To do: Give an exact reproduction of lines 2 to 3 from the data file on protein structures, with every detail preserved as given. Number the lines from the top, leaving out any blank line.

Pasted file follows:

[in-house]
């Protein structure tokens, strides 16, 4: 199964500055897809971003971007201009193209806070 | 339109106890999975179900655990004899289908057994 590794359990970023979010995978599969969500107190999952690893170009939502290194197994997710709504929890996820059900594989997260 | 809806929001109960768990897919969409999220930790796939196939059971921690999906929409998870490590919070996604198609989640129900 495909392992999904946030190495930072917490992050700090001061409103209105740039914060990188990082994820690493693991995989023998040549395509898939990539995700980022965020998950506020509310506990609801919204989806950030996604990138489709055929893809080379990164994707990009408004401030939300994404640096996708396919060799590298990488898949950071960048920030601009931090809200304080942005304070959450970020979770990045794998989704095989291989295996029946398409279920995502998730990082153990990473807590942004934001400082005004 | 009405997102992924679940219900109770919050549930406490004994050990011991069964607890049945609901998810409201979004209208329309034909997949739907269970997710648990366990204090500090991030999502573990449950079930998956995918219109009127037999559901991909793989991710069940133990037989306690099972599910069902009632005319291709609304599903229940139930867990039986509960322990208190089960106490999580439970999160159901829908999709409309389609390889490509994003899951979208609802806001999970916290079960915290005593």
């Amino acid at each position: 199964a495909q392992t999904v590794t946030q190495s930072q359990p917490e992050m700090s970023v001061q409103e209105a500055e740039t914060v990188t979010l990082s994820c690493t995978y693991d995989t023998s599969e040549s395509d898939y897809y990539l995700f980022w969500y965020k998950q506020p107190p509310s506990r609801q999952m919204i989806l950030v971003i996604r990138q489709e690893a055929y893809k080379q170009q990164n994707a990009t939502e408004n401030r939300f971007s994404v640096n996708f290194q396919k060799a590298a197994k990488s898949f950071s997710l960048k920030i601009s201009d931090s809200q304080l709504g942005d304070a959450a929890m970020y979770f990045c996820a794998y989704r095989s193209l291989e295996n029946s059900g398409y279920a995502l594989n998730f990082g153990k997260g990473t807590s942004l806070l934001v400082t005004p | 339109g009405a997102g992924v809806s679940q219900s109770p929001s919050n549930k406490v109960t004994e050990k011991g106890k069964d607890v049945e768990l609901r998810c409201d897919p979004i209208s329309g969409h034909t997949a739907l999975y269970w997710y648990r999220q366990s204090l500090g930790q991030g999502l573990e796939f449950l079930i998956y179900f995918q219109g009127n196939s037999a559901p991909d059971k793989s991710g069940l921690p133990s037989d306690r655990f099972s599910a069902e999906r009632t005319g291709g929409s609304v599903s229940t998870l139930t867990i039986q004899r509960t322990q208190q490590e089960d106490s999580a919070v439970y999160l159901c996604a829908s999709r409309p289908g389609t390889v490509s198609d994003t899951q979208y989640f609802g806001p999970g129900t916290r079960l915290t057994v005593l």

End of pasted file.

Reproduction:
């Protein structure tokens, strides 16, 4: 199964500055897809971003971007201009193209806070 | 339109106890999975179900655990004899289908057994 590794359990970023979010995978599969969500107190999952690893170009939502290194197994997710709504929890996820059900594989997260 | 809806929001109960768990897919969409999220930790796939196939059971921690999906929409998870490590919070996604198609989640129900 495909392992999904946030190495930072917490992050700090001061409103209105740039914060990188990082994820690493693991995989023998040549395509898939990539995700980022965020998950506020509310506990609801919204989806950030996604990138489709055929893809080379990164994707990009408004401030939300994404640096996708396919060799590298990488898949950071960048920030601009931090809200304080942005304070959450970020979770990045794998989704095989291989295996029946398409279920995502998730990082153990990473807590942004934001400082005004 | 009405997102992924679940219900109770919050549930406490004994050990011991069964607890049945609901998810409201979004209208329309034909997949739907269970997710648990366990204090500090991030999502573990449950079930998956995918219109009127037999559901991909793989991710069940133990037989306690099972599910069902009632005319291709609304599903229940139930867990039986509960322990208190089960106490999580439970999160159901829908999709409309389609390889490509994003899951979208609802806001999970916290079960915290005593």
């Amino acid at each position: 199964a495909q392992t999904v590794t946030q190495s930072q359990p917490e992050m700090s970023v001061q409103e209105a500055e740039t914060v990188t979010l990082s994820c690493t995978y693991d995989t023998s599969e040549s395509d898939y897809y990539l995700f980022w969500y965020k998950q506020p107190p509310s506990r609801q999952m919204i989806l950030v971003i996604r990138q489709e690893a055929y893809k080379q170009q990164n994707a990009t939502e408004n401030r939300f971007s994404v640096n996708f290194q396919k060799a590298a197994k990488s898949f950071s997710l960048k920030i601009s201009d931090s809200q304080l709504g942005d304070a959450a929890m970020y979770f990045c996820a794998y989704r095989s193209l291989e295996n029946s059900g398409y279920a995502l594989n998730f990082g153990k997260g990473t807590s942004l806070l934001v400082t005004p | 339109g009405a997102g992924v809806s679940q219900s109770p929001s919050n549930k406490v109960t004994e050990k011991g106890k069964d607890v049945e768990l609901r998810c409201d897919p979004i209208s329309g969409h034909t997949a739907l999975y269970w997710y648990r999220q366990s204090l500090g930790q991030g999502l573990e796939f449950l079930i998956y179900f995918q219109g009127n196939s037999a559901p991909d059971k793989s991710g069940l921690p133990s037989d306690r655990f099972s599910a069902e999906r009632t005319g291709g929409s609304v599903s229940t998870l139930t867990i039986q004899r509960t322990q208190q490590e089960d106490s999580a919070v439970y999160l159901c996604a829908s999709r409309p289908g389609t390889v490509s198609d994003t899951q979208y989640f609802g806001p999970g129900t916290r079960l915290t057994v005593l």